Aster divaricatus L.

  • Authority

    Gleason, Henry A. & Cronquist, Arthur J. 1991. Manual of vascular plants of northeastern United States and adjacent Canada. lxxv + 910 pp.

  • Family


  • Scientific Name

    Aster divaricatus L.

  • Description

    Species Description - Rhizomatous and colonial, 2–10 dm, usually without tufts of radical lvs; stem puberulent at least in the infl, not glandular; lvs rather thin, sharply serrate with usually mucronate teeth, glabrous or with some long, mostly appressed hairs, especially along the main veins beneath; lower lvs ovate (often narrowly so), with cordate base, conspicuously acuminate, 4–20 × 2–10 cm, petiolate, the lowest often smaller than those above and commonly deciduous, the middle and upper ones progressively less cordate, less petiolate, and ± reduced; infl corymbiform, occasionally becoming elongate, its bracts few and often broad; invol 5–10 mm, its bracts firm, well imbricate, rounded to acute, very shortly green-tipped, otherwise mostly whitish, the outer 0.7–1.5 mm wide (or a little wider in var. chlorolepis) and seldom more than 2.5 times as long; rays 5–16(–20), white, or in var. chlorolepis sometimes lilac-tinged; 2n=18, 36. Woods; n. N.H. and sw. Que. (just n. of Lake Champlain), w. to the Niagara peninsula of s. Ont., s. to D.C. and s. O., and in the mt. region to n. Ga. and e. Ala. (A. carmesinus; A. castaneus; A. excavatus; A. stilletiformis; A. tenebrosus) The widespread var. divaricatus, diploid, with relatively small heads, the invol 5–8 mm, the rays 5–10(–12), 5–15 mm, gives way at upper elev. in the Blue Ridge of sw. Va., N.C., Tenn., and n. Ga. to the var. chlorolepis (Burgess) Ahles, tetraploid, with relatively large heads, the invol 7–10 mm, its bracts avg broader, and with not so pale chartaceous part, the inner ones often purplish distally, the rays (10–)12–16(–20), 10–20 mm. (A. chlorolepis)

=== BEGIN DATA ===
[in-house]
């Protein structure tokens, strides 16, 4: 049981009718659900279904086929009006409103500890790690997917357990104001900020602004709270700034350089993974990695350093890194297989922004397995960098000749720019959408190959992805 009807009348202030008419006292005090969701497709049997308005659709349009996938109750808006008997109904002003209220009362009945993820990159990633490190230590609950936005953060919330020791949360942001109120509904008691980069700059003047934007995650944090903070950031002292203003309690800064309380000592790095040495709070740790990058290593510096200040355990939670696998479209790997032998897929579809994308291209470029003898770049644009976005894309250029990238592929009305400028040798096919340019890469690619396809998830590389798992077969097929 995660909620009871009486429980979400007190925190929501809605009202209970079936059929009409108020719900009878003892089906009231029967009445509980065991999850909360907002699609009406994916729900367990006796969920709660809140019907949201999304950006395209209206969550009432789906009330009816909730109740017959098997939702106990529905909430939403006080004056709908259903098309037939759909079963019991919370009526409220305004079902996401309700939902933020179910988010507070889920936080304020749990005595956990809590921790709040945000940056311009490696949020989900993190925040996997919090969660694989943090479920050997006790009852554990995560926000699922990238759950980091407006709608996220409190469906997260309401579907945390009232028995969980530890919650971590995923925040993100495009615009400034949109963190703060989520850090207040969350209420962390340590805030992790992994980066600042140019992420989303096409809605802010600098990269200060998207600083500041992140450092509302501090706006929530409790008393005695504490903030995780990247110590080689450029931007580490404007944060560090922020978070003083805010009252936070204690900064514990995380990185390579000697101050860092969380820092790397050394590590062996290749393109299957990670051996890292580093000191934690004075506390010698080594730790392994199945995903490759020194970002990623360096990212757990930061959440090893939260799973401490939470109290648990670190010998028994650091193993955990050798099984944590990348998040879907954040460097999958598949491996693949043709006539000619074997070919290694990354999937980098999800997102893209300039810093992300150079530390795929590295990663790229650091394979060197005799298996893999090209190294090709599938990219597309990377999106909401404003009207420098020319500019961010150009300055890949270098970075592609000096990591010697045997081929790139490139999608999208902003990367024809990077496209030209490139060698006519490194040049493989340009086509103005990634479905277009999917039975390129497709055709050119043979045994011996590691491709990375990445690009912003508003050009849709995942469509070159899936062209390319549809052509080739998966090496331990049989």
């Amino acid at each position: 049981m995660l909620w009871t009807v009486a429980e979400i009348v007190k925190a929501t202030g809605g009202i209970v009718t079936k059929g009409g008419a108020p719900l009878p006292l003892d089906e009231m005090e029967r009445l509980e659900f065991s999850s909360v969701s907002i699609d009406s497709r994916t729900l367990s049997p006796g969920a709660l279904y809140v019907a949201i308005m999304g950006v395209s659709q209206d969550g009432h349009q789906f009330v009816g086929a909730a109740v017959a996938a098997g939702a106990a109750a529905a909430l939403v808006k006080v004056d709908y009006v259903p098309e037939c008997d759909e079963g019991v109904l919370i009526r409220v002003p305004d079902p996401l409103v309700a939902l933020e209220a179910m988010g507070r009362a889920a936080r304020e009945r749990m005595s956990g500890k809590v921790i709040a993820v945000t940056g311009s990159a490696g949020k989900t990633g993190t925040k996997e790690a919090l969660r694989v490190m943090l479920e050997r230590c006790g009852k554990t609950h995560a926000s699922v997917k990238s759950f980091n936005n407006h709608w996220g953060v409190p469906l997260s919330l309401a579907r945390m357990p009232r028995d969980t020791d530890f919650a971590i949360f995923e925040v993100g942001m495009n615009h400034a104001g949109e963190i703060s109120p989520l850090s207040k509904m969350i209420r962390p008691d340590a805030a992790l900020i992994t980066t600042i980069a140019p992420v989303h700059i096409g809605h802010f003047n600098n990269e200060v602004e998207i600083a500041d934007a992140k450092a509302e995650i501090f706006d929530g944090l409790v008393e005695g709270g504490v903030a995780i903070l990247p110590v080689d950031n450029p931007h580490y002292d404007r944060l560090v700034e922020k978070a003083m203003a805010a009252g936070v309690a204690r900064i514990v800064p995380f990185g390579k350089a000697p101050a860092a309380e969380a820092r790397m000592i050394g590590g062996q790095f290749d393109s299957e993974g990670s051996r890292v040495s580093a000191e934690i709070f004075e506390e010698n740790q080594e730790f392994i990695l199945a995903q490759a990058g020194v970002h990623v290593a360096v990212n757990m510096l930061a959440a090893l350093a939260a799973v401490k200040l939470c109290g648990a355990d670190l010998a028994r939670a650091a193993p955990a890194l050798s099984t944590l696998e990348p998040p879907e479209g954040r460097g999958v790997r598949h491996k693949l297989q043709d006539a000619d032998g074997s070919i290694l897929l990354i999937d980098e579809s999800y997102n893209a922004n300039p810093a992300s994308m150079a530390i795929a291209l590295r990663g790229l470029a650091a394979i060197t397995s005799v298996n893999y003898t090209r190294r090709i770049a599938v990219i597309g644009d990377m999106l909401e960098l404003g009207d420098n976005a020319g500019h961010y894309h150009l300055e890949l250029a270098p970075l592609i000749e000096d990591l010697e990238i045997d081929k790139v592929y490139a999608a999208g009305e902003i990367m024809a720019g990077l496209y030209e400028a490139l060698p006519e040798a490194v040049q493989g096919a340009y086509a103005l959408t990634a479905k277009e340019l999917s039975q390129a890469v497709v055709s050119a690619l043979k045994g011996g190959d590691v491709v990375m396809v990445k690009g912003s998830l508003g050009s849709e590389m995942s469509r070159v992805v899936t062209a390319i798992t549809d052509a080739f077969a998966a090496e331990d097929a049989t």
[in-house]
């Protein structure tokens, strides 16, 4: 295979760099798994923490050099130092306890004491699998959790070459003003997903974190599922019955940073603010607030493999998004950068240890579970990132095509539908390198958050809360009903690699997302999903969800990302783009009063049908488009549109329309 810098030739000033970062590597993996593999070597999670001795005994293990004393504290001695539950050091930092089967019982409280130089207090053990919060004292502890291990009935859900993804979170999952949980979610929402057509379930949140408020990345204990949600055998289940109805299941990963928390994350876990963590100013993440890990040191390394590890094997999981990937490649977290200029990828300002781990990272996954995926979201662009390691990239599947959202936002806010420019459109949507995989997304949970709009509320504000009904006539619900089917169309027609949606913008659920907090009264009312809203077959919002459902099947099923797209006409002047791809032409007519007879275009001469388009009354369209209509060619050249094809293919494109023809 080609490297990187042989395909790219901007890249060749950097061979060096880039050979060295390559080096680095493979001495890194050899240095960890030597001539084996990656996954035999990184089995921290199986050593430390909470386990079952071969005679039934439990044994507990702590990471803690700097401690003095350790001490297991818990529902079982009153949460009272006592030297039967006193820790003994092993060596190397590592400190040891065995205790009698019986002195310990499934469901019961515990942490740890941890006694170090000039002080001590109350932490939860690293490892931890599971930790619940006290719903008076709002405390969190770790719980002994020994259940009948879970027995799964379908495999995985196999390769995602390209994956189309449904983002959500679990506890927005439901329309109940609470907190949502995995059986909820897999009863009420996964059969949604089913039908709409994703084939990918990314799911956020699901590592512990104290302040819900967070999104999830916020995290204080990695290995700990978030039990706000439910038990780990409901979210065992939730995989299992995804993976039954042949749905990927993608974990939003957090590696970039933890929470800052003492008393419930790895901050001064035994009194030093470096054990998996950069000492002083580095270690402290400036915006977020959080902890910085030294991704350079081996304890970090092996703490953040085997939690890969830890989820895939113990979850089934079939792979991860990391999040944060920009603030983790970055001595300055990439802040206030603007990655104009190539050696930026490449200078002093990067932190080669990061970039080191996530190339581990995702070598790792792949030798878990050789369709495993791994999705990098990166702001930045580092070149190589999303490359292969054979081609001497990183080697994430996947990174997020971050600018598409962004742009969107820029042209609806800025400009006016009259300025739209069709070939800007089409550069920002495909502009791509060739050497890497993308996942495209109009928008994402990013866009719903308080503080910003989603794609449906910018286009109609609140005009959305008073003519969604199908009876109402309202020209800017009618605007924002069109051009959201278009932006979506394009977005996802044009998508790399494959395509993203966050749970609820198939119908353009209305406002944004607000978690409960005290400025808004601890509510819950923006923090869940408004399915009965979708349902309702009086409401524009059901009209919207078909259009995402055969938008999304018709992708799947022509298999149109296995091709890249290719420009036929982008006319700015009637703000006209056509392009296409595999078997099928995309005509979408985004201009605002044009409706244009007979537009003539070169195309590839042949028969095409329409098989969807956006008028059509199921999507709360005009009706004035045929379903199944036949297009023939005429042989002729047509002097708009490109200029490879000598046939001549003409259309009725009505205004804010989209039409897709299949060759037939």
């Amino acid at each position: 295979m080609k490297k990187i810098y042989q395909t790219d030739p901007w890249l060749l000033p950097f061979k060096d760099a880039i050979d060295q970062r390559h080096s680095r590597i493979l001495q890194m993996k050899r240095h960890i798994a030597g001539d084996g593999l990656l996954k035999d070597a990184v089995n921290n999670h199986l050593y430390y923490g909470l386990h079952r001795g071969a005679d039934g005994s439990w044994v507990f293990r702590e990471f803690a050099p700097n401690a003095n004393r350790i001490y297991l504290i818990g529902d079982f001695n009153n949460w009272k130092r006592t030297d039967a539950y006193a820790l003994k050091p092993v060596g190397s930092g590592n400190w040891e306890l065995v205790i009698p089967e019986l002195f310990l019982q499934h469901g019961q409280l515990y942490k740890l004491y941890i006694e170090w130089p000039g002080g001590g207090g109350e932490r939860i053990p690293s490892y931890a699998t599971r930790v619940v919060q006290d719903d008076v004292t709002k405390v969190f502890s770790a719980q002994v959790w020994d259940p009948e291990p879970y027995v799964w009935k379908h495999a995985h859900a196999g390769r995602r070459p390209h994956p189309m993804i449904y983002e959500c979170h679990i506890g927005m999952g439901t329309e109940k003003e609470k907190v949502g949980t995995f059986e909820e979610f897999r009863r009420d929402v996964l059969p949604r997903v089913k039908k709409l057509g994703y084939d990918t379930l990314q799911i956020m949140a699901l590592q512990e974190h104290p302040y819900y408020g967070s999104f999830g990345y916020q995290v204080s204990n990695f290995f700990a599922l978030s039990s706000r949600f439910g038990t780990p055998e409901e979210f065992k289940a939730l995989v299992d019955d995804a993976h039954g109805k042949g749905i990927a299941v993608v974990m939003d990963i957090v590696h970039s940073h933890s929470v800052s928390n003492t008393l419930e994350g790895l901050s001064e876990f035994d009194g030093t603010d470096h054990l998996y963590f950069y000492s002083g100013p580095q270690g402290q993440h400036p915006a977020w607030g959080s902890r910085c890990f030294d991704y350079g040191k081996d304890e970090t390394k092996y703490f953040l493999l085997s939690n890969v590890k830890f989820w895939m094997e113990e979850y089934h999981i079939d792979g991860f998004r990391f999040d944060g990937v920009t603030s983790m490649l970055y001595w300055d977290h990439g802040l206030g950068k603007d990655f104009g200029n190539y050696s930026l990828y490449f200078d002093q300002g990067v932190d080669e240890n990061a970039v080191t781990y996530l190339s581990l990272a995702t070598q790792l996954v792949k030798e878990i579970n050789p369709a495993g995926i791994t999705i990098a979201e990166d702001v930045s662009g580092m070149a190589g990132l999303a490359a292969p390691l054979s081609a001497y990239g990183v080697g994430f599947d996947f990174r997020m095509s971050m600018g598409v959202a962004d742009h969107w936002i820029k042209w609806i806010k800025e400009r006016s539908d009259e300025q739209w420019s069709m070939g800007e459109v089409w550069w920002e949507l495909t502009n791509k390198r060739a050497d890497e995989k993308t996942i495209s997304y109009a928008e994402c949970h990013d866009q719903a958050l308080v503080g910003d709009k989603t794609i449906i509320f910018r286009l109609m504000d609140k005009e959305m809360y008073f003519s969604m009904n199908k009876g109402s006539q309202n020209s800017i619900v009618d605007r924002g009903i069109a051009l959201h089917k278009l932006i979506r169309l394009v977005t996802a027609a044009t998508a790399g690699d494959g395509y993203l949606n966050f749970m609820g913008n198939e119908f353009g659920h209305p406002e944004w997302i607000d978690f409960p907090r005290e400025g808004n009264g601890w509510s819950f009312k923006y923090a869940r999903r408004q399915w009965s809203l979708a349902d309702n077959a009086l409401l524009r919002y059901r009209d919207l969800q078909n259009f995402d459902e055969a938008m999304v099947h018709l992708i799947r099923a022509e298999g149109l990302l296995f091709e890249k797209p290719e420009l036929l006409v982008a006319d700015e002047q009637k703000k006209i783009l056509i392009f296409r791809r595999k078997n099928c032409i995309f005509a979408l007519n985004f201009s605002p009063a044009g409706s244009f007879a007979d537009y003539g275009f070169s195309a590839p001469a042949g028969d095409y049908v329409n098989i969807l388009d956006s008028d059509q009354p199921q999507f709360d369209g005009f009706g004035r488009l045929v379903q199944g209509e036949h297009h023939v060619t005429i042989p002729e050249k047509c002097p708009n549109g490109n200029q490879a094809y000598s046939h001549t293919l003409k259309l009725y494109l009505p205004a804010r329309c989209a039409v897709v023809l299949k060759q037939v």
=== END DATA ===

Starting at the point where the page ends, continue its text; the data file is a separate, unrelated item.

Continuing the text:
• Common Names

    common white heart-leaved aster